Sen. Norman Sanderson, R-Carteret, said the measure may not be needed if the Supreme Court makes the right decision in the California case, “but we all know that sometimes courts don’t make the right decisions.” He also acknowledged he doesn’t know of any effort by government officials in North Carolina to access these donor lists and described the measure as pro-active. A group called People United for Privacy has pushed the issue in North Carolina, along with the John Locke Foundation, a right-leaning think tank. The issue unites some of the left and the right: The ACLU of North Carolina has backed this bill. Democrats united against the measure during Tuesday’s party-line vote. Even Senate Democratic Leader Dan Blue, who initially co-sponsored the bill, voted against it.
Under Senate Bill 636, non-profits in the state would be forbidden from revealing donors names, including to the government, without their permission. Bills like this are moving in a number of statehouses around the country, and much of the issue ties back to an argument over donor lists in California. “Our society hangs in the balance,” state Sen. Bob Steinburg, who has advanced a number of conspiracy theories, told his colleagues during floor debate on the bill.
The state Attorney General’s Office there sought information from charities as part of the registration process, saying it was needed to police fraud. Several groups have asked the federal courts system to block this requirement, and the matter is pending now before the U.S. Supreme Court. Democrats raised questions about whether the bill would shield political giving. Republicans said the bill was a crucially important defense against cancel culture, meant to keep people from facing blow back should their charitable donations to causes their neighbors don’t share become public knowledge.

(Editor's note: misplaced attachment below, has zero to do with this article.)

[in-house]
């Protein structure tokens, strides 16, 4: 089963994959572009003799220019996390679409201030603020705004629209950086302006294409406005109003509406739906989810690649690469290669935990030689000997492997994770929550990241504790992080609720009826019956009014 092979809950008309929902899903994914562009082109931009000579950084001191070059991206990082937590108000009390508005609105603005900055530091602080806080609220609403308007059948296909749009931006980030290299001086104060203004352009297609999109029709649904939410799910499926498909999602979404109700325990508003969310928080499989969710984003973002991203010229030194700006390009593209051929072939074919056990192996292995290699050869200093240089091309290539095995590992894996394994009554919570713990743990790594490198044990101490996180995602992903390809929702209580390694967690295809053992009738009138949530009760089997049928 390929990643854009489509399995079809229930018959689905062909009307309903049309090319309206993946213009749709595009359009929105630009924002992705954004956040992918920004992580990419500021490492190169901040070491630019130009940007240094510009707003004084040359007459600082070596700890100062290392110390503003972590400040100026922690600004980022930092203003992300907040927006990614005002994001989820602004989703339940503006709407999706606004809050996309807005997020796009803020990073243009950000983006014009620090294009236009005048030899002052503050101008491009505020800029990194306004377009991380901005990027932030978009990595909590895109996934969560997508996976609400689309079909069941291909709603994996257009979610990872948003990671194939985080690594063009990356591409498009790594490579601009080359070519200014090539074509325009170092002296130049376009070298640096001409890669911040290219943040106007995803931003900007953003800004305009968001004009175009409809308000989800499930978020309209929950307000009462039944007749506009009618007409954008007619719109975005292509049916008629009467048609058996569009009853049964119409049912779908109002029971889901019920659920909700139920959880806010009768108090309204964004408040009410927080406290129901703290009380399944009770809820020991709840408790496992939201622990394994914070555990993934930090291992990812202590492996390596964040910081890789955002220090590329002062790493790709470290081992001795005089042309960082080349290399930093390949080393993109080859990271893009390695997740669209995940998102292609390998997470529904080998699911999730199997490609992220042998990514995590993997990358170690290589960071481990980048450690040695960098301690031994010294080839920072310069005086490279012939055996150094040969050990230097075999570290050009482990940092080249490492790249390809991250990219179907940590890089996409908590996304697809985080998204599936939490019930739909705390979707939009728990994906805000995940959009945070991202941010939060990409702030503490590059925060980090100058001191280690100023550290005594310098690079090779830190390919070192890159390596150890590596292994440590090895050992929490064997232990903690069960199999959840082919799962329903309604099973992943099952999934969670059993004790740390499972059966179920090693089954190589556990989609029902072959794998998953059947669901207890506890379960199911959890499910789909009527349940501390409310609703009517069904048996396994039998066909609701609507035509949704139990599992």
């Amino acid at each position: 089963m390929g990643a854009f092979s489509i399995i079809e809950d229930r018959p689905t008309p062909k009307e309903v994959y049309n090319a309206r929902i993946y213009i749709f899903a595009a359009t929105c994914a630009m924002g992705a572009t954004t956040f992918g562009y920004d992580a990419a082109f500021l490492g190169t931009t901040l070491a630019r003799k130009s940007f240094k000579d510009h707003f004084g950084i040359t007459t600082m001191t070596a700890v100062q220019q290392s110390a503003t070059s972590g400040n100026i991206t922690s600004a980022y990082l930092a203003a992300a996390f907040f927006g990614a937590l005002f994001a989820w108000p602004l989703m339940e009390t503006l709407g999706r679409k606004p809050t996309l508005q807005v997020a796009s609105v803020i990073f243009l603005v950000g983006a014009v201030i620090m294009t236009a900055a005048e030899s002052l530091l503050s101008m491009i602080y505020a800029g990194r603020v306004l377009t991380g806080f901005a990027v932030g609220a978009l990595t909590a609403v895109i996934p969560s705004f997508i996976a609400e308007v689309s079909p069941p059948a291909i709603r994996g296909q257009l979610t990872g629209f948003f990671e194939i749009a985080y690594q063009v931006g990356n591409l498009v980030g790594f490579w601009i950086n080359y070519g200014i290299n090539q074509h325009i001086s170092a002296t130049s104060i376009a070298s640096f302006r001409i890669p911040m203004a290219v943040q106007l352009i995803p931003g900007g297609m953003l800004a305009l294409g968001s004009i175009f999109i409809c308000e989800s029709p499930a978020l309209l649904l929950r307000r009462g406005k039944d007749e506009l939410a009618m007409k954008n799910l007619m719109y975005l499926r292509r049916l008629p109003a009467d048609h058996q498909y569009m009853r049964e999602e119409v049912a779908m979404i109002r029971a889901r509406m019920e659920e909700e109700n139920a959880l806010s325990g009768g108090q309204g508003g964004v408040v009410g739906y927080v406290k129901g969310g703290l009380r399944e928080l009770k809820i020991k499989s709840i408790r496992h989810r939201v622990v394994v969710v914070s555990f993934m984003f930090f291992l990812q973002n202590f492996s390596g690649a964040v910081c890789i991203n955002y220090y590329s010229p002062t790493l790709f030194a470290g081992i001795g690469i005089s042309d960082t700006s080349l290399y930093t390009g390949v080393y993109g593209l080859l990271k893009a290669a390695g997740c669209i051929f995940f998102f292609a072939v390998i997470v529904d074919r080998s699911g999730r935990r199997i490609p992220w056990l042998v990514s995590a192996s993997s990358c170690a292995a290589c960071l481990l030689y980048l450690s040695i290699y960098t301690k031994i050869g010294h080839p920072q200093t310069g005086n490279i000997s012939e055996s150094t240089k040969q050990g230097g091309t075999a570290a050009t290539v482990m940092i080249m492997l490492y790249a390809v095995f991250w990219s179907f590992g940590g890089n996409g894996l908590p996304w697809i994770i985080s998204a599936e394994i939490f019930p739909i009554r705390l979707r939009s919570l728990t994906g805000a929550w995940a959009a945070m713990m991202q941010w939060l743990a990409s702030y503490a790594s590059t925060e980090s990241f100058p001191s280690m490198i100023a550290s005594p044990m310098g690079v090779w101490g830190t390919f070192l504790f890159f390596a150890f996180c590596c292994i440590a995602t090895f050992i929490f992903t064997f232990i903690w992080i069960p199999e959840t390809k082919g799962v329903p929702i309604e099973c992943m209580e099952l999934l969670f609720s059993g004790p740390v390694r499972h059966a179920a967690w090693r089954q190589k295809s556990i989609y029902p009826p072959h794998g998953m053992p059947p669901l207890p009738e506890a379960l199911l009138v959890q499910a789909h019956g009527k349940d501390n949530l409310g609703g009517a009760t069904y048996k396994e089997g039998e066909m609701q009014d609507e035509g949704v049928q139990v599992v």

Senate Bill 636, Jackson and fellow Charlotte Democrat Natasha Marcus said, makes things even more opaque. “Are we all exactly sure what the consequences (of the bill will be)?” Jackson asked. “No. We’re talking about tax law … Safe to say it’s a very dark cloud. We should all be moving in the other direction.” They “launder the money … and then spend it on our behalf,” Jackson said Tuesday.
Some non-profits exist primarily as “dark money” groups, spending part of what they collect on issue advertising that figures heavily into political races. Often these groups give to each other, moving money around until it’s difficult to determine what came from where. Sen. Jeff Jackson, a Charlotte Democrat running now for the U.S. Senate, said he wasn’t going to speak against the bill Tuesday, until Steinburg raised the stakes to society hanging in the balance.
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